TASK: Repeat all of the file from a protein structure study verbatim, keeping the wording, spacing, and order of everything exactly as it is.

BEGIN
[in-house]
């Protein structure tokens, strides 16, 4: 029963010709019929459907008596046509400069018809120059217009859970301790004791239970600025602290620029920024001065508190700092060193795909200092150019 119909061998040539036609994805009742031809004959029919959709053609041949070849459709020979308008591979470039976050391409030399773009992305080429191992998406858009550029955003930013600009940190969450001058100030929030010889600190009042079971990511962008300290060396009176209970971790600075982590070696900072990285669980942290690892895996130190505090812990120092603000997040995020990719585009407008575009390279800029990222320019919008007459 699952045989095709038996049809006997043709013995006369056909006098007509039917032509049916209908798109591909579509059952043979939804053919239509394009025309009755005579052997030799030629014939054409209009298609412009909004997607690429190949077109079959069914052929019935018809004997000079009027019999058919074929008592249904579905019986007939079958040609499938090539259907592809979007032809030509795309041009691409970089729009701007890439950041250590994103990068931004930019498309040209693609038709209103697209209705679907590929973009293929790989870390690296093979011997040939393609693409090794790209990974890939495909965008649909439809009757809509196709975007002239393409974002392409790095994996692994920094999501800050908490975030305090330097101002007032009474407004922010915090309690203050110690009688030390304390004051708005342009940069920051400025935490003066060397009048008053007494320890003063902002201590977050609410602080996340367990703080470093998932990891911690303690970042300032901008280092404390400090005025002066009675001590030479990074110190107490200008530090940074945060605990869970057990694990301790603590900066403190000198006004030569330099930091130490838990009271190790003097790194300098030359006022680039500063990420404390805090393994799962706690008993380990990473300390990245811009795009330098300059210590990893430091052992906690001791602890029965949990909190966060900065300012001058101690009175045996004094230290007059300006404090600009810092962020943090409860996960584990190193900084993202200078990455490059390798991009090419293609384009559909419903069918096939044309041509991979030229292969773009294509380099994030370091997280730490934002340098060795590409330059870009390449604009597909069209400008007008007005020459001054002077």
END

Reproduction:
[in-house]
């Protein structure tokens, strides 16, 4: 029963010709019929459907008596046509400069018809120059217009859970301790004791239970600025602290620029920024001065508190700092060193795909200092150019 119909061998040539036609994805009742031809004959029919959709053609041949070849459709020979308008591979470039976050391409030399773009992305080429191992998406858009550029955003930013600009940190969450001058100030929030010889600190009042079971990511962008300290060396009176209970971790600075982590070696900072990285669980942290690892895996130190505090812990120092603000997040995020990719585009407008575009390279800029990222320019919008007459 699952045989095709038996049809006997043709013995006369056909006098007509039917032509049916209908798109591909579509059952043979939804053919239509394009025309009755005579052997030799030629014939054409209009298609412009909004997607690429190949077109079959069914052929019935018809004997000079009027019999058919074929008592249904579905019986007939079958040609499938090539259907592809979007032809030509795309041009691409970089729009701007890439950041250590994103990068931004930019498309040209693609038709209103697209209705679907590929973009293929790989870390690296093979011997040939393609693409090794790209990974890939495909965008649909439809009757809509196709975007002239393409974002392409790095994996692994920094999501800050908490975030305090330097101002007032009474407004922010915090309690203050110690009688030390304390004051708005342009940069920051400025935490003066060397009048008053007494320890003063902002201590977050609410602080996340367990703080470093998932990891911690303690970042300032901008280092404390400090005025002066009675001590030479990074110190107490200008530090940074945060605990869970057990694990301790603590900066403190000198006004030569330099930091130490838990009271190790003097790194300098030359006022680039500063990420404390805090393994799962706690008993380990990473300390990245811009795009330098300059210590990893430091052992906690001791602890029965949990909190966060900065300012001058101690009175045996004094230290007059300006404090600009810092962020943090409860996960584990190193900084993202200078990455490059390798991009090419293609384009559909419903069918096939044309041509991979030229292969773009294509380099994030370091997280730490934002340098060795590409330059870009390449604009597909069209400008007008007005020459001054002077």